RE: [OPE] The English sub-titling of 'Capital'?

From: Paul Cockshott <>
Date: Wed May 27 2009 - 09:33:21 EDT

This is what I mean by more style than facts.

You dont even approach asking factual questions:
a) What is the appropriate metric for measuring the 'problem':
                                                                       the relative correlation of prices, prices of production and values?
                                                                       then mean absolute deviation?
b) Is there factual evidence for the formation of general rate of profit?

c) Is there factual evidence for the basic assumption that the rate of profit of industries is independent of their organic composition

This shows the limitations of 'critique' Ricardo assumes a general rate of profit, as an internal critique Capital accepts this stylised fact, without investigating whether the assumption of the general rate is empirically valid.

From: [] On Behalf Of Anders Ekeland []
Sent: Wednesday, May 27, 2009 1:48 PM
To: Outline on Political Economy mailing list
Subject: RE: [OPE] The English sub-titling of 'Capital'?

Paul C:

>There is too much style and too little in the way of facts here.
>The factual evidence for a trasformation problem existing is very weak.

The transformation problem exists when there is so little consensus
among Marxist economist on:

a) On the proper framework for a solution:

- is a static equilibrium solution the only proof of a solution?

- If we have a dynamic solutions - must there be a long term
equilibrium solution? Will that one converge to the static one? Or is
it only necessary to show oscillating system, where C is abruptly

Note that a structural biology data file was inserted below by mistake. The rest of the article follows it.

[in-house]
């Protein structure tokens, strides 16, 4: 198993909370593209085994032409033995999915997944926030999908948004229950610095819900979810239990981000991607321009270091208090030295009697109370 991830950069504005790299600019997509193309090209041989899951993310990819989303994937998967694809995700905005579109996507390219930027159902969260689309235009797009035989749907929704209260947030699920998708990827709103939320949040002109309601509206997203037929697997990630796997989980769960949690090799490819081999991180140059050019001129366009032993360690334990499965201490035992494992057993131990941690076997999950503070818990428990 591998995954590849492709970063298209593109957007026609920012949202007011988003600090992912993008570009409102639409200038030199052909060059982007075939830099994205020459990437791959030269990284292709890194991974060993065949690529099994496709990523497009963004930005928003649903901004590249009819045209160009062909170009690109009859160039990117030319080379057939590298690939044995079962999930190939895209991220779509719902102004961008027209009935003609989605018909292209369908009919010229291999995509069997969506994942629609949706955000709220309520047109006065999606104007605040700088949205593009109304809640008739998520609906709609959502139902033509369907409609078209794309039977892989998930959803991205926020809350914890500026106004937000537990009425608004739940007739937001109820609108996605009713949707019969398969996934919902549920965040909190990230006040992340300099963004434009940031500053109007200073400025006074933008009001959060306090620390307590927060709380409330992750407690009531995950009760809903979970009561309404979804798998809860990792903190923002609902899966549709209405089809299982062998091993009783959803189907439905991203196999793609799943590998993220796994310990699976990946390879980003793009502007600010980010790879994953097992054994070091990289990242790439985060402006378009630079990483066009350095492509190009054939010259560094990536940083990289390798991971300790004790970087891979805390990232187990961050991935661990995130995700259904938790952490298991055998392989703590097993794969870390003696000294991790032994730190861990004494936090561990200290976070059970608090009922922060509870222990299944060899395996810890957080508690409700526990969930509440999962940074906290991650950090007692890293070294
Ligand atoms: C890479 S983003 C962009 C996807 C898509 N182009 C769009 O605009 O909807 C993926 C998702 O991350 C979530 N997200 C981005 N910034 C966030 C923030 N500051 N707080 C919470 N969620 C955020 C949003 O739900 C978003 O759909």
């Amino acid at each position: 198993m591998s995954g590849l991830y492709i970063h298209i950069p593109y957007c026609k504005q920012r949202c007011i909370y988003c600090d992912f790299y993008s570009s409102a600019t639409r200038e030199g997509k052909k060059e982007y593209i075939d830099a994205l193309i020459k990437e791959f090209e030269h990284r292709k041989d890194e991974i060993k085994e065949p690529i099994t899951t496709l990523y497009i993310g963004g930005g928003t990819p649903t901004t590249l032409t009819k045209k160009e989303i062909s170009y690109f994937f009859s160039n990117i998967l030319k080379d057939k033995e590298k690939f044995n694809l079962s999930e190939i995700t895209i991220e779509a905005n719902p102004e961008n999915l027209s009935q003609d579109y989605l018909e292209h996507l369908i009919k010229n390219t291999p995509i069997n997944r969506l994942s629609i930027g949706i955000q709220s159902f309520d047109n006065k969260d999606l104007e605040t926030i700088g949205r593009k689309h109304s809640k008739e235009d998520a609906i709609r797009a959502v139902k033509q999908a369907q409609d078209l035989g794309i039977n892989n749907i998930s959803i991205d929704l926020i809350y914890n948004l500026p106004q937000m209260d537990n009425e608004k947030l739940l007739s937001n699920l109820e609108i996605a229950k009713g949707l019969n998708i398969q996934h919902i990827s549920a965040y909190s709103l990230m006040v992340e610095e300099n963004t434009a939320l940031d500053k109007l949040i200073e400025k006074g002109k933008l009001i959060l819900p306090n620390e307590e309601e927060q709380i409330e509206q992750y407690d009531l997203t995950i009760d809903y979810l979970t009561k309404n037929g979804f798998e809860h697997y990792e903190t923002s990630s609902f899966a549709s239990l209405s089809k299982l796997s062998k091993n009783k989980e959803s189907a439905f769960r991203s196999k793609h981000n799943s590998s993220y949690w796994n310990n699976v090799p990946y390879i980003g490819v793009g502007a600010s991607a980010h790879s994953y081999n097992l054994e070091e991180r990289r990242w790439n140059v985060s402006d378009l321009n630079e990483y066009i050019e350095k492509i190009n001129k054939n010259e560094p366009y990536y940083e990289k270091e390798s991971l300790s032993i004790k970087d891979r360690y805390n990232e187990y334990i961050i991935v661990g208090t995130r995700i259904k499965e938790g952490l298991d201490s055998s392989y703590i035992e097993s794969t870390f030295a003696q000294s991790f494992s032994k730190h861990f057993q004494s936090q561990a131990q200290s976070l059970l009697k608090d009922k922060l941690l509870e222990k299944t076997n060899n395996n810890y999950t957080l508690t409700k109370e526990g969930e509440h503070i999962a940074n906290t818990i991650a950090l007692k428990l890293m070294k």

adjusted in order to get the system going for yet another cycle. That
is we have a social surplus that is distributed (transformed) by a
myriad of processes, so only studies of for example division between
financial vs. industrial capital is necessary, or various branches of
industry - disregarding the organic composition.

- what is the relationship between of market prices vs. prices of production

b) How do we theoretically handle an economy (a very realistic one)
where prices and values have a dynamic "flexibility", that is a
changing relationship (driven by competition = innovation => ever
changing "socially necessary labour) - constantly different profit
rates etc. etc.

c) How to relate these theoretical categories to existing statistics?

d) How to treat productive and unproductive labour in light of
existing statistics?

e) How to look at commodity money vs. fiat money and the "Endogenous
Money Paradigm"
etc. etc.

I agree that there is no transformation problem in the sense that
labour values are transformed by various processes in real existing
capitalism every day, but theoretically we do not have a good grasp
on it. Maybe it should be declared a non-problem, but then one have
to argue that point of view in great detail - given the long history
and the major role it has played for Marxian economics. It is in fact
our "Hic Rhodus, hic salta!" for all Marxist economists.

Or what did you have in mind Paul?



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Received on Wed May 27 09:37:50 2009

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